The FTIR spectra of the three BCs were similar for most of the wavenumbers (Fig. 2). As pyrolysis temperature increased, the band intensities at 3400 cm-1, the stretching vibration of hydroxyl groups (Chen et al. 2011), declined, suggesting that cellulose and lignin were transformed into aromatic carbon. The disappearance of the bands at 2940 and 2904 cm-1, the -CH2 and -CH3 groups of long-chain aliphatic carbons, respectively (Das et al. 2009), implied the destruction of the original lignin structure at 350 °C. The bands near 1730 cm-1 and at 1650 cm-1 were appointed to the stretching vibrations of ester carbonyl groups and C=O stretching vibrations of amides, respectively (Das et al. 2009).

Table 2. Properties of Biochar and Cassava Waste

a estimated by mass difference (100%-C, H, N, and ash %)

presents “not been analyzed”

Table 3. Specific Surface Areas and Pore Structure Parameters of Biochar

Fig. 2. FTIR spectra of cassava waste biochar

Sorption Kinetics

Sorption kinetics is an important factor affecting pollutants sorption behavior. Pseudo-second-order kinetics (Eq. 1) and the Elovich model (Eq. 2) were used to study the sorption kinetics of AT in soil with amended BC. The equations can be expressed as,



where qt (mg/g) and qe (mg/g) are the amounts of AT adsorbed at time t and at equilibrium, respectively; k2 (g/mg/min) is a second-order kinetics sorption rate constant; a is an initial sorption rate constant; and is a sorption activation energy constant.

Biochar amendment into soil not only could increase the amount of AT sorption but also change the physicochemical properties of paddy soil, for instance, increasing pH values and CEC of soil, promoting soil water-holding ability. According to Fig. 3, the kinetics of AT in BC-added soil was completed in two steps: a fast step and a slow step. At the early stage, the sorption rate of AT increased quickly, and 80 to 90% of the ultimate sorption occurred in the first 180 min. Once BC was added to the soil solution, approximate AT amounts of 17.2%, 21.54%, 35.12%, and 86.64% were removed by CK, MS350, MS550, and MS750, respectively, in 180 min. With increasing contact time, the sorption rate gradually decreased until the maximum sorption of the BC was reached. Atrazine was absorbed first at the readily accessible sites around the pores; it then diffused to the interior of the BC. The time at which AT reached equilibrium may be related to the carbonization temperature of the BC; MS750 was found to require less time to achieve equilibrium than other sorbents.

Fig. 3. Sorption kinetics of AT by adding biochar into soil. The initial concentration of AT was 5 mg/L, the amount of biochar was 1%, and the volume of pesticide solution was 10 mL

The highly hydrophobic surface and special functional groups of BC may be conducive to the initial rapid removal of AT. The surface areas of BC at low temperatures were too small to accommodate higher amounts of AT. Generally speaking, the sorption behavior of HOCs is primarily driven by hydrophobic interactions (Zhou et al. 2010). However, once coming into contact with water, the structure and composition of the BC would be altered by hydration (Chun et al. 2004), so the sorption of AT was a gradual process and controlled by intra-particle diffusion mechanisms before approaching equilibrium (Pan et al. 2008; Valderrama et al. 2008).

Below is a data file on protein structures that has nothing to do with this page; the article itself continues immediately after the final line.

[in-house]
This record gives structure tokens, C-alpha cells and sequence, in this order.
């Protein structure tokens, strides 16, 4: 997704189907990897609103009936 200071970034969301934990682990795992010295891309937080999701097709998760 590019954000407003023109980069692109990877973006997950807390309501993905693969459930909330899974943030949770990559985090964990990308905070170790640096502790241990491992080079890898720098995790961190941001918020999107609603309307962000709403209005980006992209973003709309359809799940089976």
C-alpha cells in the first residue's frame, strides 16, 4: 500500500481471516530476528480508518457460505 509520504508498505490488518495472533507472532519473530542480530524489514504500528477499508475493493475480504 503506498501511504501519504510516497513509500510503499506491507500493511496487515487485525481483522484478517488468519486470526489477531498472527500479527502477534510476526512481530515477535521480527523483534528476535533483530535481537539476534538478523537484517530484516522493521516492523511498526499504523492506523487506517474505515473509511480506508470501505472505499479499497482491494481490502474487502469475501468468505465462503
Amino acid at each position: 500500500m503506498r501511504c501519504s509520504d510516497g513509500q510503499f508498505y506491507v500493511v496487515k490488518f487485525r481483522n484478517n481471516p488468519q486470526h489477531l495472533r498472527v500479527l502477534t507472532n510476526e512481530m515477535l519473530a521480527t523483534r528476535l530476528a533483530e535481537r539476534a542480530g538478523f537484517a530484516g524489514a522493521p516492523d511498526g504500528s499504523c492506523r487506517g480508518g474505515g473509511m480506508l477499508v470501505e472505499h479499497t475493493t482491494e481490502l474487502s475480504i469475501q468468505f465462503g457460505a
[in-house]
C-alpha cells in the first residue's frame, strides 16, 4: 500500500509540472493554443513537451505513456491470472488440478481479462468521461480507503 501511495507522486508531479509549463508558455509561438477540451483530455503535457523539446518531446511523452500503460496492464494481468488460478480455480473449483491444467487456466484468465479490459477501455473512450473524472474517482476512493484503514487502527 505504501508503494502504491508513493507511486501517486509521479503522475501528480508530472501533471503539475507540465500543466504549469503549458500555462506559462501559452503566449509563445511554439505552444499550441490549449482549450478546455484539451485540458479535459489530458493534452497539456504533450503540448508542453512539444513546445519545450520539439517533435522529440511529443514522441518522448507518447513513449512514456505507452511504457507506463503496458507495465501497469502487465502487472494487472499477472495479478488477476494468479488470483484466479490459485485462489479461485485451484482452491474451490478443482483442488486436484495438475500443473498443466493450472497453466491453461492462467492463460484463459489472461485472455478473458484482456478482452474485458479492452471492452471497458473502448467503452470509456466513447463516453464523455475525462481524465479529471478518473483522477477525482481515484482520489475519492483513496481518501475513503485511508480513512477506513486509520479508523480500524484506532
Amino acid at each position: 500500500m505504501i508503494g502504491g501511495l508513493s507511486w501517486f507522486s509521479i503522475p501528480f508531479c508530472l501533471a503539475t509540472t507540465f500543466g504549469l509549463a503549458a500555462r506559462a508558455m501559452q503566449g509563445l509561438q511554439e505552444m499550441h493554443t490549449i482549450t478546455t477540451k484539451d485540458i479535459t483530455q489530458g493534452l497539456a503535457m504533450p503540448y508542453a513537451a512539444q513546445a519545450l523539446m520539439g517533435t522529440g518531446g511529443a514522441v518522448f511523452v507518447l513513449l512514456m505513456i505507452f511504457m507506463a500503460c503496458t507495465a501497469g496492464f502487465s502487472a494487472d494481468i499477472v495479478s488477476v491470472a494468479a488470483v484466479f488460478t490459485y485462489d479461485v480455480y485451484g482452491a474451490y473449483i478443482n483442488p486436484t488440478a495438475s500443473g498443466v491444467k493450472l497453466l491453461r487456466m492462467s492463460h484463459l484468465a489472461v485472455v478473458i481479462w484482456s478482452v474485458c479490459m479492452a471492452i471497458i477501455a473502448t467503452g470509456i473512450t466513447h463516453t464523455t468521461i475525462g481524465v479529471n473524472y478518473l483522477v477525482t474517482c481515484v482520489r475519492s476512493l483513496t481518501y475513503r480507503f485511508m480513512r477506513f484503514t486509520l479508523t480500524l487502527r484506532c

Pseudo-second-order and Elovich models were employed to study the AT sorption mechanism (Table 4). The R2 value for the pseudo-second-order model was near 1, higher than that of the Elovich equation (0.801~0.954), which indicated that the pseudo-second-order model provided a good fit to the kinetics of AT.

Table 4. Kinetics Constants for AT Sorption in BC-amended Soil

Bold letters represent the highest R2 values

Sorption Isotherm

To examine the AT sorption intensity and understand its mechanism, the Langmuir (Eq. 3) (Langmuir 1918), Freundlich (Eq. 4) (Freundlich 1906), and Tekmin (Eq. 5) (Yang 2014) models were used to fit the experimental data,




where ce (mg/L) is the equilibrium concentration of AT; qmax (mg/g) is the maximum sorption amount of adsorbent; n is the unitless Freundlich exponent; KL and KF are Langmuir and Freundlich coefficients, respectively; and A and B are the coefficients of the Tekmin model.

Sorption isotherms were used to describe the partitioning of AT between the soil solution and solid surface and to help in understanding the nature of interactions between AT and the soil matrix (Kasozi et al. 2012). The BC comprised carbonized and non-carbonized fractions, which demonstrated that BC was heterogeneous (Chen et al. 2008; Cao et al. 2009). The sorption for AT by BC had two principal types of sorption domains; one was a soft carbon domain analogous to rubbery polymers and characterized by a partition mechanism exhibiting a linear sorption behavior, and the other was a hard carbon domain analogous to glassy polymers and characterized by a pore-filling mechanism; its sorption behavior was nonlinear (Xia and Pignatello 2001). Sorption isotherms of AT in BC-added soil were linear/nonlinear (Fig. 4). The isotherms of CK and MS350 displayed relatively linear behavior, and partition was a dominant mechanism. By contrast, because of presence of the glassy domain, the sorption of AT with added MS550 and MS750 followed a pore-filling mechanism, which can be described by nonlinear isotherms. Pore-filling was the primary mechanism for AT sorption in MS750 and contributed more at low solute concentrations. According to the H/C, O/C, and (O+N)/C ratios, the aromaticity increased in the order of MS750 > MS550 > MS350, so the affinity of the BC for AT should increase strongly and nonlinearity should be higher in the same order. This suggested that the organic carbon of BC produced at different temperatures had different sorption capacities.